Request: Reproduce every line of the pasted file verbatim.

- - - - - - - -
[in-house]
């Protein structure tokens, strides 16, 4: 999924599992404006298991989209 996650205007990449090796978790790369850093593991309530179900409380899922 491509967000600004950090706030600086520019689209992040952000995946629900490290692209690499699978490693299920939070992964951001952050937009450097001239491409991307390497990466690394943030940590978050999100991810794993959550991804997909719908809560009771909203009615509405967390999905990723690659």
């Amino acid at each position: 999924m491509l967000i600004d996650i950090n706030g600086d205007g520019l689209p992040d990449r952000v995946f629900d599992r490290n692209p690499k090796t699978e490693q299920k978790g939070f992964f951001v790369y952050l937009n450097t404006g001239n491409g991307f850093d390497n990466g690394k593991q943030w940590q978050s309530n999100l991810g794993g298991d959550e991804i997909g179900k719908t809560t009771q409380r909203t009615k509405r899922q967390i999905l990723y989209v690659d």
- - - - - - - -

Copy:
[in-house]
């Protein structure tokens, strides 16, 4: 999924599992404006298991989209 996650205007990449090796978790790369850093593991309530179900409380899922 491509967000600004950090706030600086520019689209992040952000995946629900490290692209690499699978490693299920939070992964951001952050937009450097001239491409991307390497990466690394943030940590978050999100991810794993959550991804997909719908809560009771909203009615509405967390999905990723690659």
């Amino acid at each position: 999924m491509l967000i600004d996650i950090n706030g600086d205007g520019l689209p992040d990449r952000v995946f629900d599992r490290n692209p690499k090796t699978e490693q299920k978790g939070f992964f951001v790369y952050l937009n450097t404006g001239n491409g991307f850093d390497n990466g690394k593991q943030w940590q978050s309530n999100l991810g794993g298991d959550e991804i997909g179900k719908t809560t009771q409380r909203t009615k509405r899922q967390i999905l990723y989209v690659d």